It's true, people are so engulfed in themselves, they take no notice of anyone else. I, too have raised my children with manners. Once, we were in the store and my son asked a salesman where he could locate a game, the gentleman asked if he checked a certain aisle and my son said "Yes Sir". The man laughed and said, don't call me sir, thats my father. I told him that I have raised my kids to use manners and respect their elders. He just looked at me for a second then smiled and said I was doing a fine job.

I think people are most rude driving, and road rage is HUGE here...

Emmy said...

I don't understand how people can make the effort to be rude when it takes less to be polite. Plus it feels good to make someone smile.

Flowers On A Friday said...

I heard the following one day a few years ago:

Woman: Where are your manners?!

Stranger: My manors? In Cambridgeshire and Hampshire. Why? Where are yours?

I know I shouldn't have laughed but I just couldn't help it. Plus he had just used some interesting compund adjectives in his swear-fest on his cell phone, which I was quite impressed with.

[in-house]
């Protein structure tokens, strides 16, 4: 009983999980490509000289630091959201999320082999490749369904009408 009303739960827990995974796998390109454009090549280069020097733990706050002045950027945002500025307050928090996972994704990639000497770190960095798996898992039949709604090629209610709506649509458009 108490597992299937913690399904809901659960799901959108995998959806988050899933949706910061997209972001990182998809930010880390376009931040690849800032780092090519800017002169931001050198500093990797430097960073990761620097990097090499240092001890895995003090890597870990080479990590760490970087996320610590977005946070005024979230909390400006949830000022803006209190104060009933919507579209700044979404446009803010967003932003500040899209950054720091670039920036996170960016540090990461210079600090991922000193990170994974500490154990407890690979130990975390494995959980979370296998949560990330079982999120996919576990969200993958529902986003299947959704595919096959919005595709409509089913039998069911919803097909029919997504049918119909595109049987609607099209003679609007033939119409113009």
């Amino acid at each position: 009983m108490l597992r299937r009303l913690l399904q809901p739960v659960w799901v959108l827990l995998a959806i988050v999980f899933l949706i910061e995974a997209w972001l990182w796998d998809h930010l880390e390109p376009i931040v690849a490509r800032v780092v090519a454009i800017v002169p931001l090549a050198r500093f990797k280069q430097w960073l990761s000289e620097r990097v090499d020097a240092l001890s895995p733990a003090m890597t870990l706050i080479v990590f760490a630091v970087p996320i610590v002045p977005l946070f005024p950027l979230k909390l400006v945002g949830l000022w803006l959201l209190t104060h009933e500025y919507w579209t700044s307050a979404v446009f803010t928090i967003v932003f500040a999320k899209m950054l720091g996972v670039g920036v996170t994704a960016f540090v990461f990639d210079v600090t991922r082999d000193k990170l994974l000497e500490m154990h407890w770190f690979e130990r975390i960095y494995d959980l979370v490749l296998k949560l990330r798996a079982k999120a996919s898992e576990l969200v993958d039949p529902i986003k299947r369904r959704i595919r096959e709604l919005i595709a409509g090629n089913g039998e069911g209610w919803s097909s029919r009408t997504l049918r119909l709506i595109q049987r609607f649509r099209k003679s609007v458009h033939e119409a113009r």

But, Emmy, I agree with you. I sometimes wish I could be rude to people who have been rude to me but, unfortunately, I'm too polite!

Emmy said...

Thanks for your input flowers, I agree.

StephenH said...

I agree with your blog. I feel that there are several reasons for this:

1) People working longer hours

2) Less family meals together

3) Etiquette is not part of the general ed curriculum in many schools

4) Breakup of the family unit

5) Corporate Greed and impoliteness and lack of competence in customer service.

6) Media makes entertainment over bad manners in TV, Radio, and Movies

7) Self Focusedness and Narcissism caused by "Generation Me"

8) Lack of formality in dress

9) Changes in technology

10) The culture is so lawsuit happy that it makes the simplest things so much more work

I am not from Australia, but in San Diego CA USA, and over here we have the same problem too.

Emmy, I would suggest you consider checking out the book "Generation Me" by Jean Twenge. You might also check out www.emilypost.com and www.operationrespect.org, too.